Today is a bit mental, in the best way possible. I'm steaming ahead to get the last university ends tied up, there's loads of stuff everywhere, all over the house. Myself and my dad are driving up tomorrow afternoon to get the evening boat from Oban to Craignure, Mull. I'll climb Ben More on the evening of the 1st, (if the weather's good) or on the morning of the 2nd (the more sensible option?).
I mentioned a film in my first post. I'll be joined on Mull by two really creative guys; Neil Allan and Liam Dickson, who will be coming to Mull to assist in filming my Munro Round. I'll be releasing a film about it later on in the year - watch this space!
To complete the line-up, I got a surprise call from Dougie from the Mountaineering Club, to say him and Craig would be joining me for Mull. Brilliant!
So all is nearly in place, and now I'm super-keen to get the trip underway. The weather may be rough for the first few days, but I'm hoping it will brighten up as the forecasters say it will. Trips like these are so weather-centric and it dictates so much. I'm looking forward to getting to Glen Coe, my first mental checkpoint beyond the beginning. I'll have the convenience of the Clachaig, youth hostels, shops down the road and a couple of easier hill days (hopefully). I can't really see beyond that at the moment. And I also don't feel like I've got one night left at home before leaving for a good long while. In fact I don't really feel much at all except the desire to get going and get settled into a routine.
But for now - get this uni finished.
Friday, 26 April 2013
T-5 days... as my dad would have it.
Things have been getting busier and busier. I can just tell they're going to reach a head sooner or later.
I've made great progress this week in everything to do with the Munro Round and I continue to stumble toward the finishing blocks with my university work. I thought I'd take a minute out from that to fill in the gaps.
Last weekend, I went for a long drive all around the Highlands. I'd pre-prepared boxes of non-perishable food and set off with just short of 20 in the back of the car - in the back of an Aygo they take up more room than you think.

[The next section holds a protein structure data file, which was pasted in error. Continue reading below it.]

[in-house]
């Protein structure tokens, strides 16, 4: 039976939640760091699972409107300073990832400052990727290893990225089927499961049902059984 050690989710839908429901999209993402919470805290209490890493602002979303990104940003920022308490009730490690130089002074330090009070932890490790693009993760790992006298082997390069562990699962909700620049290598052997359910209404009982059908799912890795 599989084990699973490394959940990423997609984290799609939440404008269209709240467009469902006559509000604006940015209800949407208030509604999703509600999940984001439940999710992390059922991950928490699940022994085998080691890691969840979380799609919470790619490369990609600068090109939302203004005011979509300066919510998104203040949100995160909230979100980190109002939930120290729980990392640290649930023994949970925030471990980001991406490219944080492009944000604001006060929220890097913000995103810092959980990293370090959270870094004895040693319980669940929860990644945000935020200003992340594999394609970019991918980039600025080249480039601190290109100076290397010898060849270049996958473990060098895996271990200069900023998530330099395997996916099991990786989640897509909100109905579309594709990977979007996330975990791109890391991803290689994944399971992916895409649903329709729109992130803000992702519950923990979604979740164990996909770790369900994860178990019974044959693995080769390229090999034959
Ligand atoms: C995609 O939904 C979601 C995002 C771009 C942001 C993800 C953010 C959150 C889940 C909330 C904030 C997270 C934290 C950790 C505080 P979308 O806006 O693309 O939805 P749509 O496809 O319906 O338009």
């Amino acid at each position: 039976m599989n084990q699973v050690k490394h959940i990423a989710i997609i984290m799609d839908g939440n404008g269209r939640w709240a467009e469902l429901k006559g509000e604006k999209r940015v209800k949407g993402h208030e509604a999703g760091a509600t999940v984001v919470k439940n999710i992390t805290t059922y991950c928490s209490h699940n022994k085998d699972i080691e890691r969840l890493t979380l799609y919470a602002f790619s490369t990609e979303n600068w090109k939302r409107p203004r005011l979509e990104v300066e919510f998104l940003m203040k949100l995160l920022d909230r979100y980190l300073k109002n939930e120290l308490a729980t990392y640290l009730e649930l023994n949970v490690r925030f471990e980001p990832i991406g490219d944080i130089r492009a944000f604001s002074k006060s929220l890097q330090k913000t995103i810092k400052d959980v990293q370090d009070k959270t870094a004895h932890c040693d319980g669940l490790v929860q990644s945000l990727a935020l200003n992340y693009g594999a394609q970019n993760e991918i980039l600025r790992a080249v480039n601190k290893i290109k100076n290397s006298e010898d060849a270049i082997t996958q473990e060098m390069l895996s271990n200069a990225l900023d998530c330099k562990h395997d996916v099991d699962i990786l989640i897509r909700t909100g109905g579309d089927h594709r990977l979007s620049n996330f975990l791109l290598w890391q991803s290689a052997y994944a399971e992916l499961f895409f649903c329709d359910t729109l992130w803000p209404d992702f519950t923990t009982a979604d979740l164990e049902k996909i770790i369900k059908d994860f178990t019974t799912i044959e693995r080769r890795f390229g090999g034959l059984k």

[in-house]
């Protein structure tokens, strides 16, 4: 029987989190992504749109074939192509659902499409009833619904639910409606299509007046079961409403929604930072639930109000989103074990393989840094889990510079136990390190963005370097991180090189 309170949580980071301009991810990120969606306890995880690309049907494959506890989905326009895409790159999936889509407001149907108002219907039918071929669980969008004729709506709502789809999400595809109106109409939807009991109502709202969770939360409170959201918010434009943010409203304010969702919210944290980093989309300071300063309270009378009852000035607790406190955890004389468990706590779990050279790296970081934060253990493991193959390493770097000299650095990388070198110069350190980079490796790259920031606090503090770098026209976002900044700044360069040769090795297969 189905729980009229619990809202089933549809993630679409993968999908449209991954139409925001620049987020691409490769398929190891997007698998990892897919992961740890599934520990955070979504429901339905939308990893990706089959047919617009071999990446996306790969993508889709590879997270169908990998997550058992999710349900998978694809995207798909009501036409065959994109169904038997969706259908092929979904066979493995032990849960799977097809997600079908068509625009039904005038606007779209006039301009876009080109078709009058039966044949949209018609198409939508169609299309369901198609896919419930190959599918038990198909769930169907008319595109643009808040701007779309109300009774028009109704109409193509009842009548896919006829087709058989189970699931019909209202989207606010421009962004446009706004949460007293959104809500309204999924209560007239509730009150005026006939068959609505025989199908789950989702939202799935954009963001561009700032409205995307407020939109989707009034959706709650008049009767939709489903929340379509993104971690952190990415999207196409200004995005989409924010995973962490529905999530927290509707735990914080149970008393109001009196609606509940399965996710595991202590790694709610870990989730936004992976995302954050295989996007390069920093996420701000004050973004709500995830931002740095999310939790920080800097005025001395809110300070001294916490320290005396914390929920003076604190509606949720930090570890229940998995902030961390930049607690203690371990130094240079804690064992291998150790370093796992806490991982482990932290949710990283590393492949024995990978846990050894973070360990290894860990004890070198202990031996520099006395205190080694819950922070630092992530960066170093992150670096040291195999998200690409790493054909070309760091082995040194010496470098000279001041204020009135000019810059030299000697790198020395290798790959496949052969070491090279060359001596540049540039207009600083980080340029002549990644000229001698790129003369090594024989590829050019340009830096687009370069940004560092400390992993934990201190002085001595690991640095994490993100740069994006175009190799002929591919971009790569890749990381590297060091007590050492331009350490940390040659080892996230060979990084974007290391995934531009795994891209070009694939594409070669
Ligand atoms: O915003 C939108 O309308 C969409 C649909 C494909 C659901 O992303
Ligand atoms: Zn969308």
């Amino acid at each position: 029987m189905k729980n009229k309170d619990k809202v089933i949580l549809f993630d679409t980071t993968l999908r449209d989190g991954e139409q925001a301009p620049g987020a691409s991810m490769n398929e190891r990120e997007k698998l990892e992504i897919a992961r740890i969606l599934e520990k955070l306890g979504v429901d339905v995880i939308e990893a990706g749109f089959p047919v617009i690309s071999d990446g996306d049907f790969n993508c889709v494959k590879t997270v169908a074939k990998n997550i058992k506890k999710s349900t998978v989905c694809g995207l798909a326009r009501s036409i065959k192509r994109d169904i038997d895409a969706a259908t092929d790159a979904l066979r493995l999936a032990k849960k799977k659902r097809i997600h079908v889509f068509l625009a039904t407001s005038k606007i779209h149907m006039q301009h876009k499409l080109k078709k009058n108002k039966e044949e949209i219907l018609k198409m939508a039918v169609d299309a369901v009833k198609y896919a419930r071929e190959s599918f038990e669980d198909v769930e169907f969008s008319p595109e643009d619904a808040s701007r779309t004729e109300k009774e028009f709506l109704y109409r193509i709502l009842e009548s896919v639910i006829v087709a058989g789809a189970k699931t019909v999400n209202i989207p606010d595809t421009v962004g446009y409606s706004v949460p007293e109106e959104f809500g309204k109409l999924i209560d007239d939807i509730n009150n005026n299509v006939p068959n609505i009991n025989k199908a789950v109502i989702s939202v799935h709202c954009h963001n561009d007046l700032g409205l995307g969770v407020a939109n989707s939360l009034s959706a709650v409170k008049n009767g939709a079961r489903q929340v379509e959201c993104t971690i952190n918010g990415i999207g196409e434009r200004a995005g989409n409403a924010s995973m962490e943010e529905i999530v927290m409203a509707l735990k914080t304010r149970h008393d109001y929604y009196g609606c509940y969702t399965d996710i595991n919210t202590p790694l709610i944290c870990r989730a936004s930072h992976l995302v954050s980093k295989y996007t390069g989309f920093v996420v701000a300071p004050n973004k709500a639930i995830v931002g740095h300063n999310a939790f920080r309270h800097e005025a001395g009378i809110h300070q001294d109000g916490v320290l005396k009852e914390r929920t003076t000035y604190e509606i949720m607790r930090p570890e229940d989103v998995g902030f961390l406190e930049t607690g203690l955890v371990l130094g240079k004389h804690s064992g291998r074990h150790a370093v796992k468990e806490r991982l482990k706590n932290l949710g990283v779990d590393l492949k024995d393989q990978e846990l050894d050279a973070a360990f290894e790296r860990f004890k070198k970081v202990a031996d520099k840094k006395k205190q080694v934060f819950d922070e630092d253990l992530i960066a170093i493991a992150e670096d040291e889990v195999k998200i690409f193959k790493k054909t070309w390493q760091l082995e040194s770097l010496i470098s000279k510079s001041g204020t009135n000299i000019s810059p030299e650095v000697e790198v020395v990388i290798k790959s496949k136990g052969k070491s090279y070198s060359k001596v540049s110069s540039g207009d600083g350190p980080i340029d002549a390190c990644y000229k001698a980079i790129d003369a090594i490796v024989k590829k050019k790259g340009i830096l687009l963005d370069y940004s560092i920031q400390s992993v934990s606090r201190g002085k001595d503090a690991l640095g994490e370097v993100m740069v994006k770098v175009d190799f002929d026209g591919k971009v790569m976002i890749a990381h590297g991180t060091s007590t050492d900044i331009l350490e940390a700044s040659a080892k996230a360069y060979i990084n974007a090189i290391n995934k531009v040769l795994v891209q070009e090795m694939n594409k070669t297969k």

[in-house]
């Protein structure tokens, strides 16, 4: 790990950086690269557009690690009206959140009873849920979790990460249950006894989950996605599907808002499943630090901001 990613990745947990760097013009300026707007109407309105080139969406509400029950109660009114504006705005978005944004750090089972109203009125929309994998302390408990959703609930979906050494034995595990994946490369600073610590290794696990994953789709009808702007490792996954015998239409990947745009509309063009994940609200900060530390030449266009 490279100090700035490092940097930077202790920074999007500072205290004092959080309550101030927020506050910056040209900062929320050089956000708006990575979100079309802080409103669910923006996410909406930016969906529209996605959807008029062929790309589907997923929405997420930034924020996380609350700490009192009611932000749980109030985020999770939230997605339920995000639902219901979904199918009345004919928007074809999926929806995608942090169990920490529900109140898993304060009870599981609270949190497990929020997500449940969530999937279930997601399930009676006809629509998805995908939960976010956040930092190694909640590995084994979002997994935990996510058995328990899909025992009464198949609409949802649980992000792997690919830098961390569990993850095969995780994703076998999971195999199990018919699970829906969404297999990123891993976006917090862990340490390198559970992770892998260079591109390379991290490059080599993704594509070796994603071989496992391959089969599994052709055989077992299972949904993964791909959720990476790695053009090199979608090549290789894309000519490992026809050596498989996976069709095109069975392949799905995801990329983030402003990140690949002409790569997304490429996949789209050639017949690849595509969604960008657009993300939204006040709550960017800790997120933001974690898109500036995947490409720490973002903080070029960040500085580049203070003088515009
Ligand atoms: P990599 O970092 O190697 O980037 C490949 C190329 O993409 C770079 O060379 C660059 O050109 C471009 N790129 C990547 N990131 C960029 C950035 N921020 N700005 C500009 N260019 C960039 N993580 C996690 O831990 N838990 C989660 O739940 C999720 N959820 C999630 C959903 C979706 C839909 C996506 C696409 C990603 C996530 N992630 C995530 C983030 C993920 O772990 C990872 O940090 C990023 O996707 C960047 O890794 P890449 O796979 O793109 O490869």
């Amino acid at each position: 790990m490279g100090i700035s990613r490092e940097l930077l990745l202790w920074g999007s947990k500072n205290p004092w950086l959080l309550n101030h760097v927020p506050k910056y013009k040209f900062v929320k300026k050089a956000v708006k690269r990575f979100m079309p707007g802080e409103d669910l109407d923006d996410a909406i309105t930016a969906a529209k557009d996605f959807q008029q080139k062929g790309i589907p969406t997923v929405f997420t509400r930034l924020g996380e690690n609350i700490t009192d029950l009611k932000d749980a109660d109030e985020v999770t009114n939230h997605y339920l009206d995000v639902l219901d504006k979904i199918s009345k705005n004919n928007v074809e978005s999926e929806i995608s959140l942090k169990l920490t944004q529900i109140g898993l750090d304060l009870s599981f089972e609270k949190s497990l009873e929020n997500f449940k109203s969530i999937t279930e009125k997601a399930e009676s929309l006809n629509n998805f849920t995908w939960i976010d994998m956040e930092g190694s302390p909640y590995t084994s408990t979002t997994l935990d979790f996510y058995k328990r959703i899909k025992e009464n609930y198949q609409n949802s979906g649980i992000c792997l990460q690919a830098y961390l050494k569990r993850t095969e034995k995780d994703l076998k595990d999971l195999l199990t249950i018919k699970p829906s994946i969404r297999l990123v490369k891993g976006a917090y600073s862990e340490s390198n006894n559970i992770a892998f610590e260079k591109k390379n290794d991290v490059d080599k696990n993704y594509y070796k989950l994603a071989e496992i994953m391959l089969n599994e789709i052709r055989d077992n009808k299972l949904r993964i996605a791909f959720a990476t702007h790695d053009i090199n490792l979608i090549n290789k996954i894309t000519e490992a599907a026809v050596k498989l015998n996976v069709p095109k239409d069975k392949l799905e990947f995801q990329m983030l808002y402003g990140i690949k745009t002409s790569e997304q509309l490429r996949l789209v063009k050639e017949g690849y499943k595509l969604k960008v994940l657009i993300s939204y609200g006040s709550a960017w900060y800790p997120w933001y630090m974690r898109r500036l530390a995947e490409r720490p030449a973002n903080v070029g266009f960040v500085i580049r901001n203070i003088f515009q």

On Saturday, I stopped by the Rumblie in Laggan (a nice B+B) and they were happy to take one. In Aviemore, Hazel happily took 4 day's supplies to be delivered later to Glen Shee. I stopped in Boat of Garten for a cup of tea and bacon roll, and Fiona and George took a package which will later see me over the western Cairngorms.
But I had to head to the northwest, out of soft eastern hills with their spacious skies and colour, and to Kinlochewe where towers of sandstone were accompanied by cloud and a bit of drizzle. Typical.
So much happened in the following 24 hours. I talked mountains and life with Gerry in Achnashellach for 45 minutes; stopped for a drink at the Kintail Lodge Hotel, deciding whether to make a booking for July (I did). I drove up to the Cluanie in the moonlight with snow-streaked summits and cloud tearing at the tops. Rain was pelting down at the Cluanie, dark and windswept. They took a package very readily and this helped me a lot, since they're the only building for miles.
That night I slept in the front seat of the car at the Glen Garry viewpoint, and set off to Kinlochhourn in the morning. That's another desolate stretch of road: it starts in pleasant leafy driveways; and ends in steep bends among shocking contortions of rock for the final descent to Loch Hourn.
|Stag on the Kinlochhourn road. They're some of the first I've|
seen who don't scamper at the sight of humanity.
It was 9am on a Sunday morning. Joe, who stays there, had the cafe open. We talked about rock music and hills over tea I left a parcel with him (which, like Gerry's, was made mouse-proof) and headed south to Fersit, between Spean Bridge and Laggan. I left a parcel with a house there, then went down to Kinlochleven for another cup of tea and some ice climbing. I also gave James three parcels to keep in Fort William. Final packages went to Glen Etive, Bridge of Orchy and then I headed home.
Two days away and I felt like I'd been gone a week. The Highlands are like that.
|The Ice Factor, Kinlochleven. Awesome.|
Recently, the upcoming walk has felt a little bearing down. It's a challenge I look forward to, but it's always there and I'm keen to get some miles under my feet. I've cut back my walking recently to fund and gather momentum for this upcoming trip, and it means I've forgotten a little what it really feels like to be on a mountain.